Clearly we could spend a lot of time comparing our answers to some of the test questions listed. I’m willing to do that if other people do, but I think it would be something of a sideline to get into moral arguments about the correct answer to one or another question. That’s for philosophy, not psychology! Or is it? I don’t think Haidt was too hard on philosophers, but I did get the impression that he was disillusioned with philosophy’s ability to answer the kinds of questions he wanted to ask. To extrapolate a bit, I got the impression that he might find philosophy useful for arguing about morals, for persuading others to come over to our side, but not that useful for understanding how we actually came to hold the moral positions we do. In other words, we’re back to the idea of a gulf between why we think we believe certain things and why we actually do. And if that’s true, does philosophy really have any place at all? Do any of you have any thoughts on how this book being written specifically from inside the discipline of psychology affects either its presentation or your reading experience?

I would like to ask one very open-ended question. How do you think reading this book is going to change you?

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One comment on “The Righteous Mind: Intro + Ch. 1 Discussion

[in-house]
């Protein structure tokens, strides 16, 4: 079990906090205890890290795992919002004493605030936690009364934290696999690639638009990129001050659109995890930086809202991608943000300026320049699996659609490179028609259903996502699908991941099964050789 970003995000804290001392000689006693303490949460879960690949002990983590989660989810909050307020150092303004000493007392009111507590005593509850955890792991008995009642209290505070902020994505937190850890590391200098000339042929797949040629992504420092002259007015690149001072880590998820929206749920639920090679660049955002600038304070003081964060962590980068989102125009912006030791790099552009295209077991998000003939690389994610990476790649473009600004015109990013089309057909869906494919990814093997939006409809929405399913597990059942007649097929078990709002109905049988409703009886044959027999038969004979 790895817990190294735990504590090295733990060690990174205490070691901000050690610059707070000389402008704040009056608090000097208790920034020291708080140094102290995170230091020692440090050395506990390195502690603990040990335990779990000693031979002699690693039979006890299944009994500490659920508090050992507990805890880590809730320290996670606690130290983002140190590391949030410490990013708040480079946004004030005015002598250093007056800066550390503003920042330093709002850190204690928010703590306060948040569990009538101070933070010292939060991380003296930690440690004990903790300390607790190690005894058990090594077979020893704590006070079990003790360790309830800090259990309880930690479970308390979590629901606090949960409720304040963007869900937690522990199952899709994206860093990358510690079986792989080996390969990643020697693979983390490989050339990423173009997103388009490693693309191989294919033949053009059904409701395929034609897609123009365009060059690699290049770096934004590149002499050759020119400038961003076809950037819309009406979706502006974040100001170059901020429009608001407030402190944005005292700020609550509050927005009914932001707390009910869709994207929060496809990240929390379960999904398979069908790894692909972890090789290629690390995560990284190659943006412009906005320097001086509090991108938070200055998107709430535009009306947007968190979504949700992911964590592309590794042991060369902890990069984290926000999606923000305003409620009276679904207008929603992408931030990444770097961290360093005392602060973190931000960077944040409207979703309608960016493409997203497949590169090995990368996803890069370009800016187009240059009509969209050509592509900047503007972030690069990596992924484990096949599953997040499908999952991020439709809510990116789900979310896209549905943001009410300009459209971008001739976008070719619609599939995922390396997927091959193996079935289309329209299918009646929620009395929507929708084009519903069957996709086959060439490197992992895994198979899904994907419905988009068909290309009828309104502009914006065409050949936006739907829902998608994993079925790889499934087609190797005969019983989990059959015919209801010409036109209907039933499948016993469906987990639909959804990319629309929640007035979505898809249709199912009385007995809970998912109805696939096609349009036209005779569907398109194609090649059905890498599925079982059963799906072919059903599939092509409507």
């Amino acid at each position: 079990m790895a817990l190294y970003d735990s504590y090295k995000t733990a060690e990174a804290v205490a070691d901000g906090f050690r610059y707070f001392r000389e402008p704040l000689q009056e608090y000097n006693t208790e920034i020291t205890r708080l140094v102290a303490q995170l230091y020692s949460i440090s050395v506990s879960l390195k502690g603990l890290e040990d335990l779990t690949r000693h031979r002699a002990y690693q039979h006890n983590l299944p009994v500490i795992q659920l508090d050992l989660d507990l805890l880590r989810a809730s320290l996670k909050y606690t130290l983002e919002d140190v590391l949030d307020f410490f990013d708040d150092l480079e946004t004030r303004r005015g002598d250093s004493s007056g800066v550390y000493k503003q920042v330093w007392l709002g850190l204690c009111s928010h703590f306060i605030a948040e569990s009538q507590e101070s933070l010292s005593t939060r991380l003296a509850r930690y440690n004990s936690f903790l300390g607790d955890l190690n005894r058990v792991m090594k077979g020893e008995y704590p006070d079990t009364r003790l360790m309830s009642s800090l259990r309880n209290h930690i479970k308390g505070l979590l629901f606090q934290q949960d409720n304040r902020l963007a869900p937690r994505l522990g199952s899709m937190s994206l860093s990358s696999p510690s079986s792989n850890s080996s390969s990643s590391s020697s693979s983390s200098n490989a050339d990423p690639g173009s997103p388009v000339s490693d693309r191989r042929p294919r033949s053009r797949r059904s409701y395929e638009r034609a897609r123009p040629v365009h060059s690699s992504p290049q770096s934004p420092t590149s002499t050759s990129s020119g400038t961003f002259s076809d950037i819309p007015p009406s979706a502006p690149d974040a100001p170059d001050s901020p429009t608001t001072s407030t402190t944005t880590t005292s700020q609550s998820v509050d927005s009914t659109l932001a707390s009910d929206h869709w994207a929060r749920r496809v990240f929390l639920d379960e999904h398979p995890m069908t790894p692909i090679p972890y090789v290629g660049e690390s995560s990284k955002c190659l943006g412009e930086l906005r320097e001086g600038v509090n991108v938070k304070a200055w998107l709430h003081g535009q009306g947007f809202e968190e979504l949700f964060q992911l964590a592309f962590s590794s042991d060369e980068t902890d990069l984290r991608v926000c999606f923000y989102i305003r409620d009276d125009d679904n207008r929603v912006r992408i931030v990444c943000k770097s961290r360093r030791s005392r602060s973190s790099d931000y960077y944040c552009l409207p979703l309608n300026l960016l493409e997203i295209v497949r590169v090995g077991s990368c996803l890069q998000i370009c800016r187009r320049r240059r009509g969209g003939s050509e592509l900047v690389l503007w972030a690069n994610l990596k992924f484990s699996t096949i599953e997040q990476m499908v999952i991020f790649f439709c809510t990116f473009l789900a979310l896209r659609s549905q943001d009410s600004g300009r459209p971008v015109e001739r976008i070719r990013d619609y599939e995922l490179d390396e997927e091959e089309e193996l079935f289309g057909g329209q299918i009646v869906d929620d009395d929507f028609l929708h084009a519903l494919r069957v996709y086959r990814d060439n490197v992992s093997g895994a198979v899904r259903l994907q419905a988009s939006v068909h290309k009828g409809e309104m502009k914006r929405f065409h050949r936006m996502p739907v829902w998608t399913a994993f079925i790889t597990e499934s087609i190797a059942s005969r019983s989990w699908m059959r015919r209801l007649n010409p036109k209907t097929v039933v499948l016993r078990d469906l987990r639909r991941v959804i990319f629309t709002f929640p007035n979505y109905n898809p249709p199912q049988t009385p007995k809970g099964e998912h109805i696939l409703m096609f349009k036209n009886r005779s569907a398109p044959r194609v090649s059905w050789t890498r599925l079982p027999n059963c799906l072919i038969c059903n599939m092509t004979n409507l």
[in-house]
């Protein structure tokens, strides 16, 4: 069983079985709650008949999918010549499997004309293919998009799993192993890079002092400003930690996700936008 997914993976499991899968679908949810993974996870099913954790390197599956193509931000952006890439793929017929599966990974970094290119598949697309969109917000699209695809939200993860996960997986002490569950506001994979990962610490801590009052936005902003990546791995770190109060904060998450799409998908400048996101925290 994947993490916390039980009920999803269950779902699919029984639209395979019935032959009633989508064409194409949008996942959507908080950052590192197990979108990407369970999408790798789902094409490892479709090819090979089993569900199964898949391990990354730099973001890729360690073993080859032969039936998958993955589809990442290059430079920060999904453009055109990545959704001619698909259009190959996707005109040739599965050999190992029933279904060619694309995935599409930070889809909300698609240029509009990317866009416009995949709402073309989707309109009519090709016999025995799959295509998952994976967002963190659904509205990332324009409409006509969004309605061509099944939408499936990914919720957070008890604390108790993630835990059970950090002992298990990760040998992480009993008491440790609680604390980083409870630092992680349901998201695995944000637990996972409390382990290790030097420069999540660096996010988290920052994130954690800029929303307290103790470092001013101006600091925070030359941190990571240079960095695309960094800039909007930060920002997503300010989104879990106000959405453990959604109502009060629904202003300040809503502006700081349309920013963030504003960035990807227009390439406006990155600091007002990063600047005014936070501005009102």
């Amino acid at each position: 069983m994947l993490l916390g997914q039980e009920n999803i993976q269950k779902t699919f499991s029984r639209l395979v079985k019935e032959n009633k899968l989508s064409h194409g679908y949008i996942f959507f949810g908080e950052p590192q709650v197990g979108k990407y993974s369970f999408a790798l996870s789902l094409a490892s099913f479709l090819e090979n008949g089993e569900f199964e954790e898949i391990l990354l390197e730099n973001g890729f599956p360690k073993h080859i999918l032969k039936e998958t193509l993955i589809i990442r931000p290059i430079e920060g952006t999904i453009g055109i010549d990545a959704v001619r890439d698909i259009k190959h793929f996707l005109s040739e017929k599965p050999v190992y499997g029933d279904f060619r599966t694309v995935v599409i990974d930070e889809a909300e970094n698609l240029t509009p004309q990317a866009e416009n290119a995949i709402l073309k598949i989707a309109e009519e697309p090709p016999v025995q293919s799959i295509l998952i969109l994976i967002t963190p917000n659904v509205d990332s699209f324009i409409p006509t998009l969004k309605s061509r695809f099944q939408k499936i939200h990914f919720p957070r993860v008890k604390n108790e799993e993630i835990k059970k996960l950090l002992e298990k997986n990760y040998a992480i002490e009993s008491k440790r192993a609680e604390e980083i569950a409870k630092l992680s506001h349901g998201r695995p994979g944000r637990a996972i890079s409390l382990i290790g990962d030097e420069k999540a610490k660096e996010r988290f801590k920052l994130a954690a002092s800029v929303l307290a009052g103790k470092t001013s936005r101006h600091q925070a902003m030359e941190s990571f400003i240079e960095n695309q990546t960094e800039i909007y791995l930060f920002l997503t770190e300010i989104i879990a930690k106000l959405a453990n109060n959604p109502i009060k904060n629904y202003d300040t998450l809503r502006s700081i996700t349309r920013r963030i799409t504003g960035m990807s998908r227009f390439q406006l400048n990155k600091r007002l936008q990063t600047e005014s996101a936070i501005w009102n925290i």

1. mramler

    I, too, picked up on the lingering bad-taste-in-the-mouthness tone (or whatever) toward philosophy, but, as Charlie points out, maybe it’s more a matter of tools and usefulness than anything else. It does seem to me that moral psychology wants to ask “how’d we get here?” as opposed to “What’s right?” or even “What’s good/better?”. I’m wondering if Haidt is also implicitly asking “Where are we going?” or if that’s just in my head.

    I liked his hopeful tone regarding what he describes as a blending of biology (innateness) and social conditioning (learning). I like how he leaves room at the beginning for open exploration of the topic while simultaneously painting us into a corner: We don’t know what makes us moral beings. (But maybe we need to know.)

    What stayed with me was his introductory comments regarding disgust. (See also: That Article Charlie Posted About Haidt Explaining Trump / http://www.nytimes.com/2016/01/06/opinion/campaign-stops/purity-disgust-and-donald-trump.html) Because my current research (guilty breasts) focuses on the rhetoric surrounding female bodies, Haidt’s citing disgust as an impulse toward morality and/or origin for it was especially fascinating. It made me wonder if the author will differentiate morality/ies: social harmony as morality (The Golden Rule, polite behavior, communal values, etc.) versus individual authenticity as morality (staying true to yourself, honesty above all, individual values, etc.). I’m sure there are other ways to categorize morality, but the harmony versus authenticity (and by extension, the community versus the individual) binary seems to me to be the most conflictual (and perhaps the most misunderstood, pragmatically).

    The invention of victims–I want to hear more.

    I also wonder if the author will explore the implications of morality’s evolving nature (given the social learning aspect of it) on religion and its future.